A Redpoll Winter in New England
Like a gift from Santa Claus, Common Redpoll flocks arrived from the far north at the end of December. Birch, alder and spruce trees across the boreal forest often fail to produce seeds in even-numbered years. Without food to survive the cold winter, redpolls move southward by the tens of thousands. This kind of migration is called an irruption, and we’re in the middle of one here in New England.
During an irruptive migration, flocks of redpolls are usually comprised of fewer than 100 individuals. But occasionally they can balloon to amazing numbers. For example, in March 1941 a birder reported a flock of 3,000 to 4,000 redpolls moving up the Connecticut River valley between Vermont and New Hampshire.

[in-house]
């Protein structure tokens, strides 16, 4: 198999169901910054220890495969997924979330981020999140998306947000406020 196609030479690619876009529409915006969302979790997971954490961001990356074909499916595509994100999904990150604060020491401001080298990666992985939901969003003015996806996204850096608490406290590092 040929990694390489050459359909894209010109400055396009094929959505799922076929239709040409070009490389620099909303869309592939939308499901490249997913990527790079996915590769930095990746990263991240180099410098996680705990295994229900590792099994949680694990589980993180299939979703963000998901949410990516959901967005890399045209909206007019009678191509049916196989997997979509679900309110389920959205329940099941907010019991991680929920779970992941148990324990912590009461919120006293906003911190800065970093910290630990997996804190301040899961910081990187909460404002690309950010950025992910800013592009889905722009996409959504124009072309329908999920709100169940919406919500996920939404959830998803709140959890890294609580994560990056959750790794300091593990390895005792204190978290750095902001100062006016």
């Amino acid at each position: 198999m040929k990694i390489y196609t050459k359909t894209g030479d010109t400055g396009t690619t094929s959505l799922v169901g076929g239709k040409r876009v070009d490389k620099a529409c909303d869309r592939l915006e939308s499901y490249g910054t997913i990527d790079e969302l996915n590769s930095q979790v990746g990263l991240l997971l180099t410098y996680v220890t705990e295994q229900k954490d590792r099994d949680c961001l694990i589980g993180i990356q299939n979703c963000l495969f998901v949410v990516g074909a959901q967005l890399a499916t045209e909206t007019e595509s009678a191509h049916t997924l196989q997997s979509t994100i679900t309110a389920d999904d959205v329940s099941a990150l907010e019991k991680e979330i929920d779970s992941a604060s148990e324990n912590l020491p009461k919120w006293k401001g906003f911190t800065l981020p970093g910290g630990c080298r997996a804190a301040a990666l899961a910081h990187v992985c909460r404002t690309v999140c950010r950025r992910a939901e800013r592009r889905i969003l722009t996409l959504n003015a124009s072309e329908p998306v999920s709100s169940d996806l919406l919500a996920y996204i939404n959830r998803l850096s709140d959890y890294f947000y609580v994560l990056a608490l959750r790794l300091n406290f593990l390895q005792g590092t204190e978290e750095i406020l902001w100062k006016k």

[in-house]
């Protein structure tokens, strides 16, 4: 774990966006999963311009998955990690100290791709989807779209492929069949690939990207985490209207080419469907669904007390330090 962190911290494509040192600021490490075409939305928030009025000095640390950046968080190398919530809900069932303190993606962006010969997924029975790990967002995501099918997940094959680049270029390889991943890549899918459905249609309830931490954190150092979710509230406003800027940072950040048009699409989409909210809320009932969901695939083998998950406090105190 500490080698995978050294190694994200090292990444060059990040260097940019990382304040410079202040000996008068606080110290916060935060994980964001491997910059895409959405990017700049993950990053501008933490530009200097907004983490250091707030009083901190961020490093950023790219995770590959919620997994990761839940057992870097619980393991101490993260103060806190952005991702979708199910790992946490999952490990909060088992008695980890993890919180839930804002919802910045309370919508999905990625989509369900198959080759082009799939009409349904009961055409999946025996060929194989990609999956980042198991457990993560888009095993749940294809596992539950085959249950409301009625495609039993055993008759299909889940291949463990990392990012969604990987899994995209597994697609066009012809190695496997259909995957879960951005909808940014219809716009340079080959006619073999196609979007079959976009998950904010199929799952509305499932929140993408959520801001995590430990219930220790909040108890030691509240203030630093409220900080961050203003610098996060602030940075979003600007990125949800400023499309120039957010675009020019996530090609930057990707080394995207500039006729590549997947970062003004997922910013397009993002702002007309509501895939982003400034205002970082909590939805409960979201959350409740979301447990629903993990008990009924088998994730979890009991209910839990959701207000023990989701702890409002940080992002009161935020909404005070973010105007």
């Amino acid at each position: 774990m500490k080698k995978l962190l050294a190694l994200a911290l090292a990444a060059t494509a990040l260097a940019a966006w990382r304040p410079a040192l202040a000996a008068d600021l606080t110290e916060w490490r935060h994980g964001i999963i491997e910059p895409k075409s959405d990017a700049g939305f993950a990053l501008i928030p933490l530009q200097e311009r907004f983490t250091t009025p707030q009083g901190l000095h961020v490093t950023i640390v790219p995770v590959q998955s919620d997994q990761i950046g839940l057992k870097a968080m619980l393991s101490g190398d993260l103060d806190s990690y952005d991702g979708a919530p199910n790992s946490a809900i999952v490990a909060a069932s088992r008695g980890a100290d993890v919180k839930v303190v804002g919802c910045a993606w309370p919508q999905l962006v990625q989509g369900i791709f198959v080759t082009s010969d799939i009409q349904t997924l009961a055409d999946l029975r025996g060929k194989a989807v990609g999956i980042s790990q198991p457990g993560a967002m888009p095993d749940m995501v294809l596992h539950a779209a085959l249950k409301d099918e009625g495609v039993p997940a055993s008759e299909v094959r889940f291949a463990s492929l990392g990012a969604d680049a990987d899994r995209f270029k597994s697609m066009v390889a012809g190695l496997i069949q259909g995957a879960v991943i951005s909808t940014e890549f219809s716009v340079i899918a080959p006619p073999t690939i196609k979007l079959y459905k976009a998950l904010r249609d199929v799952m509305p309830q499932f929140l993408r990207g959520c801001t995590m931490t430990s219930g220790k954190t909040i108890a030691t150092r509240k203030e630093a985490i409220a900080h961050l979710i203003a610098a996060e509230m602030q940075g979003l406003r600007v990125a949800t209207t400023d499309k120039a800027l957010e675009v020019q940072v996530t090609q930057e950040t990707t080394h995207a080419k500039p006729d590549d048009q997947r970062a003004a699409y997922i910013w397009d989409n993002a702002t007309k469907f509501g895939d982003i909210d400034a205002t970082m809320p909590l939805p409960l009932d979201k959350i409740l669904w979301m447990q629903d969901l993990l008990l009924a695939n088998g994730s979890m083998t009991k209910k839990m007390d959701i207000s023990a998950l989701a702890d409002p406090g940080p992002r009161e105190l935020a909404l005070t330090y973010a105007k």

The flock at my feeder has been fluctuating between 30 and 60 individuals for several weeks now and they are eating me out of house and home. Redpolls can store seeds in their diverticula, expandable sections of the esophagus. The diverticula can hold up to 2 grams (about 15% of their body mass) of seeds. Depending on the type of the seeds, this gives them about a quarter of their daily energy needs during the winter cold.
Once they have filled their diverticula, they find a sheltered location to regurgitate, husk and swallow the seeds. Sitting in a sheltered location offers safety from predators, but it also saves significant energy when it is very cold.
It looks like my bird feeders are nearly empty again. Its time for another trip down the snow covered road to the feed store once again!